The joys of a big diesel engine are sometimes hard to beat

Reach is all about reach. This is the mantra surrounding the electric vehicle debate.

During the recent launch of the very impressive Audi Q4 e-tron, questions were asked about how people, accustomed to diesel cars that could travel half of Europe without refueling, would cope with the idea. with a range of between 330 and 511 km from the new model.

I remembered it a few weeks later
when picking up the BMW X3 diesel for our last five days in Connemara. Before leaving, the available range was over 1,000 km.

I thought this was extremely optimistic as we would be going full blast on the motorway to Galway, before continuing more leisurely on the stretch to the Cashel House Hotel. But no, the Beemer’s intelligence was perfect.

When the car was returned last Monday, we had traveled 1,021 km without refueling and the refueling warning had just come on.

Sure, the days of diesel are numbered – but it was wonderfully liberating that for a week we could get in the car and never think about finding a place to plug in.

Of course, we could have traveled in an EV – the Cashel House parking lot, while we were there, boasted an electric Tesla, VW ID.3 and Mitsubishi PHEV. Unfortunately, at the moment, they all had to recharge by plugging in through a three-pin system. A full charge can take up to 15 hours.

Although the X3 was not our first choice, it was wonderful to have. It has grown considerably over the past two decades and is now longer and wider than the original X5. He swallowed all of our luggage with ease, and for the first time – although we massively overpacked – the aft cabin was completely empty of bags, so Ziggy and Dooey could travel like the little royalty they aspire to.

The X3 is now lighter and much more fuel efficient. Driving in Connemara has its own challenges; you need patience and sharp handling skills. The powerful engine of the X3 provided power when needed and gave a superbly confident experience.

We could cross the sand to Omey Island with ease, even when the nervous Nissan Qashqai ahead of us decided to turn around. Coming down the highway last Sunday in almost biblical rain, it was good to have the excellent driving and safety systems on board. The fact that many smaller cars were still flying in front only shows the stupidity of many people.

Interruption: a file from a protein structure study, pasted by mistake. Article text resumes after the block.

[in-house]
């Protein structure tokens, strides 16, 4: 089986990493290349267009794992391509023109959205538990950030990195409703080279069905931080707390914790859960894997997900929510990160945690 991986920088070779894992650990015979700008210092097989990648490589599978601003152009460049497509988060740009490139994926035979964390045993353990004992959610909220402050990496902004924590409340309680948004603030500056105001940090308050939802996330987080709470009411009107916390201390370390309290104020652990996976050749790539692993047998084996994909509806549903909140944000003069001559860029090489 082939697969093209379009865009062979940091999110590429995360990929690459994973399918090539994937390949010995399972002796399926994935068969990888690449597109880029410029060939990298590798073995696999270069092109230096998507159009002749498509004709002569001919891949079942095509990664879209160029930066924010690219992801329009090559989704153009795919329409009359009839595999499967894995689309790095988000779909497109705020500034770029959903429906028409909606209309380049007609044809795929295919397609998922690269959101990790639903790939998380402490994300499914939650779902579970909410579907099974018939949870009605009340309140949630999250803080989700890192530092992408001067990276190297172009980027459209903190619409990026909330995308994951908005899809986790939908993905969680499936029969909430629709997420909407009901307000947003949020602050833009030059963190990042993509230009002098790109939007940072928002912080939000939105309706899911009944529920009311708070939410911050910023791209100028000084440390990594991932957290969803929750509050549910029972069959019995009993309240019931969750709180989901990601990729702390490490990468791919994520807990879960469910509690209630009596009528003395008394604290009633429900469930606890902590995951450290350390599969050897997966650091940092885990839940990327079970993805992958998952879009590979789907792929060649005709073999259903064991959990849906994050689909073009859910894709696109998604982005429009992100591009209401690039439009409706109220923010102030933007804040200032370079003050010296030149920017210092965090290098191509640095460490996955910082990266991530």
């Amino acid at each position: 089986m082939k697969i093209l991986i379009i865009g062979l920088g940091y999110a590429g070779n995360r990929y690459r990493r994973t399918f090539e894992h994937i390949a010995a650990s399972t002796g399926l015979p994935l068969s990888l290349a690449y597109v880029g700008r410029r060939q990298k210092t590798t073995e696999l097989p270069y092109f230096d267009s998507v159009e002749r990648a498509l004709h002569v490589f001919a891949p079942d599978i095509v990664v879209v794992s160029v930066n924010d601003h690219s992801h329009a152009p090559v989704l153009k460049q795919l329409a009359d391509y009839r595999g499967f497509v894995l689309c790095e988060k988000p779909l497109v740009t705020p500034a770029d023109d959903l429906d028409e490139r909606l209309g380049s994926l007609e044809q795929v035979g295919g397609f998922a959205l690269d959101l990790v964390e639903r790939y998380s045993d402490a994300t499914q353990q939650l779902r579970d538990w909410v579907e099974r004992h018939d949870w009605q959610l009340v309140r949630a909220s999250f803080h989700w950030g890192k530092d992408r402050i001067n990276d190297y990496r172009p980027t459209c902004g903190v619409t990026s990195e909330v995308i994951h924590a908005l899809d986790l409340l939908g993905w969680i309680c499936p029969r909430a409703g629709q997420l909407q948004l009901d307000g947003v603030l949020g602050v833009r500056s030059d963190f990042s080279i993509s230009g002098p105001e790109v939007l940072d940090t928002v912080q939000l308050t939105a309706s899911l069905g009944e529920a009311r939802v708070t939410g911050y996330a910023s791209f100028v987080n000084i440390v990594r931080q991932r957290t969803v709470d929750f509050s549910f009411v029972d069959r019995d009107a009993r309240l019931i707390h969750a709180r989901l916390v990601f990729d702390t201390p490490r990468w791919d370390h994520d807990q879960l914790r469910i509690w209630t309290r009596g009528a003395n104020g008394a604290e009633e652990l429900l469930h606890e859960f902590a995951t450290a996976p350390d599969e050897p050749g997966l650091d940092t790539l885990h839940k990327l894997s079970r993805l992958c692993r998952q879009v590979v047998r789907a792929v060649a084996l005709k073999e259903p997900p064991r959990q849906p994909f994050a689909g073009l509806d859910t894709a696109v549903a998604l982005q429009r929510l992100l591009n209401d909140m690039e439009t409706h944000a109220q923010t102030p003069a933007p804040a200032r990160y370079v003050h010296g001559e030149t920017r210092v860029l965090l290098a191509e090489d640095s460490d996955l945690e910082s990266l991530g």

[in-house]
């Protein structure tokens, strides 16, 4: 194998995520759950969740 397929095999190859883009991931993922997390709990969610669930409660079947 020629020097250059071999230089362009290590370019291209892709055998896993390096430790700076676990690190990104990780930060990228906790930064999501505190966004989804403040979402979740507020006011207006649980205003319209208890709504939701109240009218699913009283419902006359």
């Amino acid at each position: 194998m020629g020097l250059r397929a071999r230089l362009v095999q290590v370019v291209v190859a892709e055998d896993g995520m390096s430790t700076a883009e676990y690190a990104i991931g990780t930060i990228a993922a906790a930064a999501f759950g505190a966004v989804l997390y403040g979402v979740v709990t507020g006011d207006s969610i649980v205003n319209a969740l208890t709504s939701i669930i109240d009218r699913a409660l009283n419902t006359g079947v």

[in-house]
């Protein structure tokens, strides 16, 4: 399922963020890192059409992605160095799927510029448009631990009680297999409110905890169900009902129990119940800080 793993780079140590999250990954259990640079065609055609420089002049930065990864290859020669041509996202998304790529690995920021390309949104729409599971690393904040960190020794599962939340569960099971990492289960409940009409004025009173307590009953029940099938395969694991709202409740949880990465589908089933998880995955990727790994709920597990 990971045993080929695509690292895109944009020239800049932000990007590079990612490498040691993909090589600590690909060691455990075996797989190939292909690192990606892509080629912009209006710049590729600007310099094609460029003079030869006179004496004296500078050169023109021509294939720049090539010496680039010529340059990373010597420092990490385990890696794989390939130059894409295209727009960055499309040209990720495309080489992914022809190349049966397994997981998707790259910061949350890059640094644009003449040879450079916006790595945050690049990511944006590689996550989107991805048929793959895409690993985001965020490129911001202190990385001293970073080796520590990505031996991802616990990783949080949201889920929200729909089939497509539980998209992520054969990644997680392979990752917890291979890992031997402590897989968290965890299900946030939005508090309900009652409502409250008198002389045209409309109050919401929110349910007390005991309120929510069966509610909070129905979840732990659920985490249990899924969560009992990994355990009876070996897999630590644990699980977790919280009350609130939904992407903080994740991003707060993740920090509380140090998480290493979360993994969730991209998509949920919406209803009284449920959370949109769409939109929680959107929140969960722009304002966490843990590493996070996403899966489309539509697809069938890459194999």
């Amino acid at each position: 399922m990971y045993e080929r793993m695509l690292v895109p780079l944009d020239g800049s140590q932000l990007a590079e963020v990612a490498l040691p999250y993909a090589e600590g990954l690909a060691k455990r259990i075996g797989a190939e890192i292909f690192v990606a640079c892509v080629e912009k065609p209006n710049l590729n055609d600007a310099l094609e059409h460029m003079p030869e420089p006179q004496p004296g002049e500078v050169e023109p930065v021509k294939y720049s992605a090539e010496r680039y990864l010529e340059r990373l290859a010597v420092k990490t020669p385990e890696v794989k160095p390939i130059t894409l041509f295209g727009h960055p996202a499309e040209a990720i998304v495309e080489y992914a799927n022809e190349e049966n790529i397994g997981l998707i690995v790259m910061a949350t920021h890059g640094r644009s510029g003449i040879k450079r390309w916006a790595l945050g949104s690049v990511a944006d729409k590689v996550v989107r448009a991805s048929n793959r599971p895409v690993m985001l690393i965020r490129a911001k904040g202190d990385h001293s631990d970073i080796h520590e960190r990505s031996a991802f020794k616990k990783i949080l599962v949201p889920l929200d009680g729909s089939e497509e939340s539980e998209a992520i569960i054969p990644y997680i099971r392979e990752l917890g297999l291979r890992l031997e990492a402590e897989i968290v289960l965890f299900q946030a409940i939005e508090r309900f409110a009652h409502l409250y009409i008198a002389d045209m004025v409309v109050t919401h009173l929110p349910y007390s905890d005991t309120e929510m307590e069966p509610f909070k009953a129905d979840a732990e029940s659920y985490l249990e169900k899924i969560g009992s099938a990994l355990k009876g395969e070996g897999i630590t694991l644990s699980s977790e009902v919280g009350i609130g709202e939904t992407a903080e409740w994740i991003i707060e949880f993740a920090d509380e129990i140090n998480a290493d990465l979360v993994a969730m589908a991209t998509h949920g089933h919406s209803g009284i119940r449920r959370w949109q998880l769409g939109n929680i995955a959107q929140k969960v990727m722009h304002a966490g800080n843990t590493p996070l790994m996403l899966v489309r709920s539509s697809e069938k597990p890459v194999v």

The current X3, which is essentially a third-generation model, has a starting price of € 61,485 and offers variants in all modes, from a fully electric iX3 to a plug-in hybrid, gasoline and diesel.

It has come a long way from the rather odd early models that weren’t known for their style or reliability. All that has changed and the X3 has settled into a very advantageous position at € 20,000 above the X1 and the same below the X5.

It is perhaps the best performing premium SUV – with the exception of the aforementioned Q5, which we will come back to later.

It’s quite a slab of a machine, with looks that aren’t helped by the all-black color of the test car which looks corporate popular, but aesthetically uninspiring. It received no compliments, unlike the Q5 or the recent Skoda Enyaq.

It was great to be back at the Cashel House Hotel, where we spent time with our beloved dog Sam a few years ago. The 50 acres of garden are even more lush, and Ziggy and Dooey have taken many delightful walks through the incredible secret garden and the many forest paths – including the one to the headquarters of De Gaulle, commemorating where the legendary French leader enjoyed spending his time when he came to stay there for a few weeks in 1969.

Since our last visit, inspiring garden owner and designer Kay McEvilly has passed away. She was a force of nature, running the hotel on her own for 10 years after her husband Dermot died in 2008.

She was usually seen walking around the gardens and talking to guests one-on-one after dinner. Much of this interface has been taken over by the tireless Ray Doorley, the General Manager who has dedicated 44 years of service to the hotel.

Despite some recent deep personal losses, Ray is a tour de force; always helpful, always concerned. He is supported by Kay’s children and wonderfully loyal staff like the delightful Mary Jane, who has served in the dining room for 13 years.

Like many restaurants and hotels, Cashel House has struggled to find enough good chefs. During our visit, food first struggled in the foothills of mediocrity – especially with vegetarian options – before reaching kitchen heights for our final two days.

There were a lot of dogs at the Cashel House Hotel, but it’s a shame they were limited outside and in the rooms. Irish hotels could learn a lot from the UK and the mainland, where a more inclusive approach is taken for our four-legged companions. But all that being said, our days in Connemara were wonderful.

I had one of the best swims in many years and the dogs loved all the attention and activity. While it was nice to have a big diesel like the X3 to drive, hopefully next time it will be fully electric. But you can’t do without the pleasure of having a powerful, versatile vehicle with a range of over 1,000 km.

It takes a lot of pressure off and lets you enjoy the holidays a bit more. Plug-in hybrids wouldn’t work under such circumstances, and many – but not all – are gradually being discovered for the comedy that many people think they are, with high overall emissions and higher fuel consumption.

Anyway, in the years to come we will look back on our Connemara X3 trip with great pleasure.

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